“I remember thinking, ‘What am I gonna do? What if I forget my lines?’ I’m an old codger,” he says. “But I got onstage and it was like I had did it the day before. Performing is just part of who I am.”

With his successful day job (he once repped a young Sarah Jessica Parker), a healthy relationship (32 years this November) and irons in many other fires, why bother with the daunting task of writing a show and carrying it alone?

“It still feels like I’m breaking into show business. At least when you’ve been around as long as I have, you can get the main cheese by phone,” he answers. “But really, I had something I wanted to say and I love doing it. I’ve been lucky to stay in the game this long but it’s not by accident; it’s all been by design.”

What he loves isn’t just doing his show, but how it pushes positive gay Latino images. He’s dedicated this chapter in his life to that. Guerrero now feels parental toward the younger generation — maybe because he has no children of his own.

“I do feel a responsibility and not just to younger people, but to all,” he says. “For ¡Gaytino!, I first want them entertained, but I hope audiences will leave more educated about some Chicano culture and history and Gaytino history.”

……………………………………

QUEER CLIP: ‘BEGINNERS’

screen

 

Beginners is such a dreadfully forgettable and generic title for what is the year’s most engaging and heartfelt comedy, you feel like boycotting a review until the distributor gives it a title it deserves.

Certainly the movie itself — a quirky, humane and fantastical reverie about the nature of love and family, with Ewan McGregor as a doleful graphic artist who, six months after his mother dies, learns his 75-year-old dad (Christopher Plummer) is gay and wants to date — charts its own course (defiantly, respectfully, beautifully), navigating the minefield of relationships from lovers to parent/child with simple emotions. It’s not a movie that would presume to answer the Big Questions (when do you know you’ve met the right one? And if they aren’t, how much does that matter anyway?); it’s comfortable observing that we’re all in the same boat, and doing our best is good enough.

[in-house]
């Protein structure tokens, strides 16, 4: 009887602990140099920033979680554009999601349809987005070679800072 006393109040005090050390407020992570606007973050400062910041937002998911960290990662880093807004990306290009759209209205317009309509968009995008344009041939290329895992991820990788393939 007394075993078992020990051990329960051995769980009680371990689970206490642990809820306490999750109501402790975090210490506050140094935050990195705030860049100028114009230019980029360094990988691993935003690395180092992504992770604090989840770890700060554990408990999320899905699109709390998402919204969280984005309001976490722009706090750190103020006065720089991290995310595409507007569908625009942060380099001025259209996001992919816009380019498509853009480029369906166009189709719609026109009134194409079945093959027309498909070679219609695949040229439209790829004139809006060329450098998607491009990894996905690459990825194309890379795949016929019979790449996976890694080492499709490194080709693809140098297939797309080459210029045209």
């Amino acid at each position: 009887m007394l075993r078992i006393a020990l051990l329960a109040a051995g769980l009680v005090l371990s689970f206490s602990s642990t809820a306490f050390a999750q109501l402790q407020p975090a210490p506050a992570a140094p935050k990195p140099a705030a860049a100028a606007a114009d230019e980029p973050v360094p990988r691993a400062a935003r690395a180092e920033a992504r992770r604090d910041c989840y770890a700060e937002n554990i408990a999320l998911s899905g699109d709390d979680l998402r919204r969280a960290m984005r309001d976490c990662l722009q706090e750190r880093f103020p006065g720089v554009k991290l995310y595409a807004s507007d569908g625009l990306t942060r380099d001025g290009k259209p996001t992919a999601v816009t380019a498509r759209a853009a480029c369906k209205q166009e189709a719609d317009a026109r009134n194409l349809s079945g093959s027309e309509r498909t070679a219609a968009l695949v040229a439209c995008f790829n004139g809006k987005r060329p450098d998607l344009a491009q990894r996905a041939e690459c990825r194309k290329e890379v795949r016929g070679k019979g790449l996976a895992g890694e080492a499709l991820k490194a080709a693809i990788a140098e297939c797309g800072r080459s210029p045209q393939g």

McGregor’s placid befuddlement over how he should react to things around him — both his father’s coming out and a flighty but delightful French actress (Melanie Laurent) who tries to pull him out of his shell — is one of the most understated and soulful performances of his career. (His relationship with Arthur, his father’s quasi-psychic Jack Russell, is winsome and winning without veering into Turner & Hooch idiocy.) But Plummer owns the film.

Plummer, best known for his blustery, villainous characters (even the heroic ones, like Capt. Von Trapp and Mike Wallace), exudes an aura of wonder and discovery as the septuagenarian with the hot younger boyfriend (Goran Visnjic, both exasperating as cuddly). As he learns about house music at a time when his contemporaries crave Lawrence Welk, you’re wowed by how the performance seethes with the lifeforce of someone coming out and into his own. His energy is almost shaming.

Writer/director Mike Mills’ semi-autobiographical film suffers only being underlit and over too quickly. It wouldn’t be a bad thing to spend more time with these folks.

—Arnold Wayne Jones

Rating: Four and half stars
Now playing at Landmark’s Magnolia Theatre.

This article appeared in the Dallas Voice print edition June 10, 2011.

—  Kevin Thomas

Body & Fitness: Excess baggage

Duke Nelson, above, opts for the more personal environment and one-on-one training he gets at Trainer Daddy Fitness Studio. Smaller facilities are trending as an alternative to big gym memberships. (Photo by Rich Lopez)

Admitting to yourself that you don’t use your gym membership is the first step to recovery — the next is figuring exactly what to do now that you’re over it

RICH LOPEZ | Staff Writer

Drat those New Year resolutions. Every year for the majority of the population, the first day of the new year is the day to start getting in shape. With the onslaught of gym membership advertisements offering steals of a deal, joining one is clearly the right thing to do. Hey, this writer did it.